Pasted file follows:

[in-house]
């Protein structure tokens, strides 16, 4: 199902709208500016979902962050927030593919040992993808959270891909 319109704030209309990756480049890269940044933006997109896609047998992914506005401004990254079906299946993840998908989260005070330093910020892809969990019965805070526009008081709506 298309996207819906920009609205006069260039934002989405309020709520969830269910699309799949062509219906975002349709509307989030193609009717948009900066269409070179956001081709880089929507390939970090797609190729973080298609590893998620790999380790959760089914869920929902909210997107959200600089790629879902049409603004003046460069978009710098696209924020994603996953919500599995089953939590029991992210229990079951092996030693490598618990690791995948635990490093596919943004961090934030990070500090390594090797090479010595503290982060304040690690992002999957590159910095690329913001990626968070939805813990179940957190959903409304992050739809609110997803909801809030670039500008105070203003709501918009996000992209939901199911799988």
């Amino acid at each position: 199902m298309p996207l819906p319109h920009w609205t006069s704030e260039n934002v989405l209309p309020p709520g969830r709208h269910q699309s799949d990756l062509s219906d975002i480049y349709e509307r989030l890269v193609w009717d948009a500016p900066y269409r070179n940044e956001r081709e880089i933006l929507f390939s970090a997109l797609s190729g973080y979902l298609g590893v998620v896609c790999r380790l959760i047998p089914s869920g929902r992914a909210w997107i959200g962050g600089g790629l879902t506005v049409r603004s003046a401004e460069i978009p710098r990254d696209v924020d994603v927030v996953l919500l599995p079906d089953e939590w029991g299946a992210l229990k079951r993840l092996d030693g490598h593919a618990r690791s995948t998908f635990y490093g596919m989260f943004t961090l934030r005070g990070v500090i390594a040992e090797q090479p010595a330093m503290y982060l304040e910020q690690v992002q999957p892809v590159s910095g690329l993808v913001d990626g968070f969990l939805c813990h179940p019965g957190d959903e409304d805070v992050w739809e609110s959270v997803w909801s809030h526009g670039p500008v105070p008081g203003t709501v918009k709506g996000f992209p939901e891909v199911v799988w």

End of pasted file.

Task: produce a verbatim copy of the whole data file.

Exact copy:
[in-house]
């Protein structure tokens, strides 16, 4: 199902709208500016979902962050927030593919040992993808959270891909 319109704030209309990756480049890269940044933006997109896609047998992914506005401004990254079906299946993840998908989260005070330093910020892809969990019965805070526009008081709506 298309996207819906920009609205006069260039934002989405309020709520969830269910699309799949062509219906975002349709509307989030193609009717948009900066269409070179956001081709880089929507390939970090797609190729973080298609590893998620790999380790959760089914869920929902909210997107959200600089790629879902049409603004003046460069978009710098696209924020994603996953919500599995089953939590029991992210229990079951092996030693490598618990690791995948635990490093596919943004961090934030990070500090390594090797090479010595503290982060304040690690992002999957590159910095690329913001990626968070939805813990179940957190959903409304992050739809609110997803909801809030670039500008105070203003709501918009996000992209939901199911799988």
């Amino acid at each position: 199902m298309p996207l819906p319109h920009w609205t006069s704030e260039n934002v989405l209309p309020p709520g969830r709208h269910q699309s799949d990756l062509s219906d975002i480049y349709e509307r989030l890269v193609w009717d948009a500016p900066y269409r070179n940044e956001r081709e880089i933006l929507f390939s970090a997109l797609s190729g973080y979902l298609g590893v998620v896609c790999r380790l959760i047998p089914s869920g929902r992914a909210w997107i959200g962050g600089g790629l879902t506005v049409r603004s003046a401004e460069i978009p710098r990254d696209v924020d994603v927030v996953l919500l599995p079906d089953e939590w029991g299946a992210l229990k079951r993840l092996d030693g490598h593919a618990r690791s995948t998908f635990y490093g596919m989260f943004t961090l934030r005070g990070v500090i390594a040992e090797q090479p010595a330093m503290y982060l304040e910020q690690v992002q999957p892809v590159s910095g690329l993808v913001d990626g968070f969990l939805c813990h179940p019965g957190d959903e409304d805070v992050w739809e609110s959270v997803w909801s809030h526009g670039p500008v105070p008081g203003t709501v918009k709506g996000f992209p939901e891909v199911v799988w």